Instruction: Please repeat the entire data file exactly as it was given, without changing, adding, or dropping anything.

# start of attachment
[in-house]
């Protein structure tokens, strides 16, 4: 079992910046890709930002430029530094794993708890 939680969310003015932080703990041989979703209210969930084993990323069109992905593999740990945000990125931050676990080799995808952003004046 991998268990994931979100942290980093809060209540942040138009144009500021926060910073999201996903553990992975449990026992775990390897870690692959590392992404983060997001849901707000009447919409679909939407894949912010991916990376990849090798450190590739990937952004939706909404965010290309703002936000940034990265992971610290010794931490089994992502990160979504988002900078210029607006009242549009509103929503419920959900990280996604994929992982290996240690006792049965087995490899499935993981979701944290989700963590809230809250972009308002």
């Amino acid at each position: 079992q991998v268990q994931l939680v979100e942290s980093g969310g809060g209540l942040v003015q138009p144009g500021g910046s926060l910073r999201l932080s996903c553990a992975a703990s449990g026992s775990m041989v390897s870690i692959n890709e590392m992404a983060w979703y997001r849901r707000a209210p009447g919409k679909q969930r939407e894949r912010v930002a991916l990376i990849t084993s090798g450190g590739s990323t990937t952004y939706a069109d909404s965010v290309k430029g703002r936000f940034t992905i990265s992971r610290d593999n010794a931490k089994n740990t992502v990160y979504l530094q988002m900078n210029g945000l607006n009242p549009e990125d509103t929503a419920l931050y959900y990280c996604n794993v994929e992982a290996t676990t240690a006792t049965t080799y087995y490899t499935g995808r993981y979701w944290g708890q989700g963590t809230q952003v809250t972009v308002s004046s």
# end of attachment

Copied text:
[in-house]
């Protein structure tokens, strides 16, 4: 079992910046890709930002430029530094794993708890 939680969310003015932080703990041989979703209210969930084993990323069109992905593999740990945000990125931050676990080799995808952003004046 991998268990994931979100942290980093809060209540942040138009144009500021926060910073999201996903553990992975449990026992775990390897870690692959590392992404983060997001849901707000009447919409679909939407894949912010991916990376990849090798450190590739990937952004939706909404965010290309703002936000940034990265992971610290010794931490089994992502990160979504988002900078210029607006009242549009509103929503419920959900990280996604994929992982290996240690006792049965087995490899499935993981979701944290989700963590809230809250972009308002």
């Amino acid at each position: 079992q991998v268990q994931l939680v979100e942290s980093g969310g809060g209540l942040v003015q138009p144009g500021g910046s926060l910073r999201l932080s996903c553990a992975a703990s449990g026992s775990m041989v390897s870690i692959n890709e590392m992404a983060w979703y997001r849901r707000a209210p009447g919409k679909q969930r939407e894949r912010v930002a991916l990376i990849t084993s090798g450190g590739s990323t990937t952004y939706a069109d909404s965010v290309k430029g703002r936000f940034t992905i990265s992971r610290d593999n010794a931490k089994n740990t992502v990160y979504l530094q988002m900078n210029g945000l607006n009242p549009e990125d509103t929503a419920l931050y959900y990280c996604n794993v994929e992982a290996t676990t240690a006792t049965t080799y087995y490899t499935g995808r993981y979701w944290g708890q989700g963590t809230q952003v809250t972009v308002s004046s």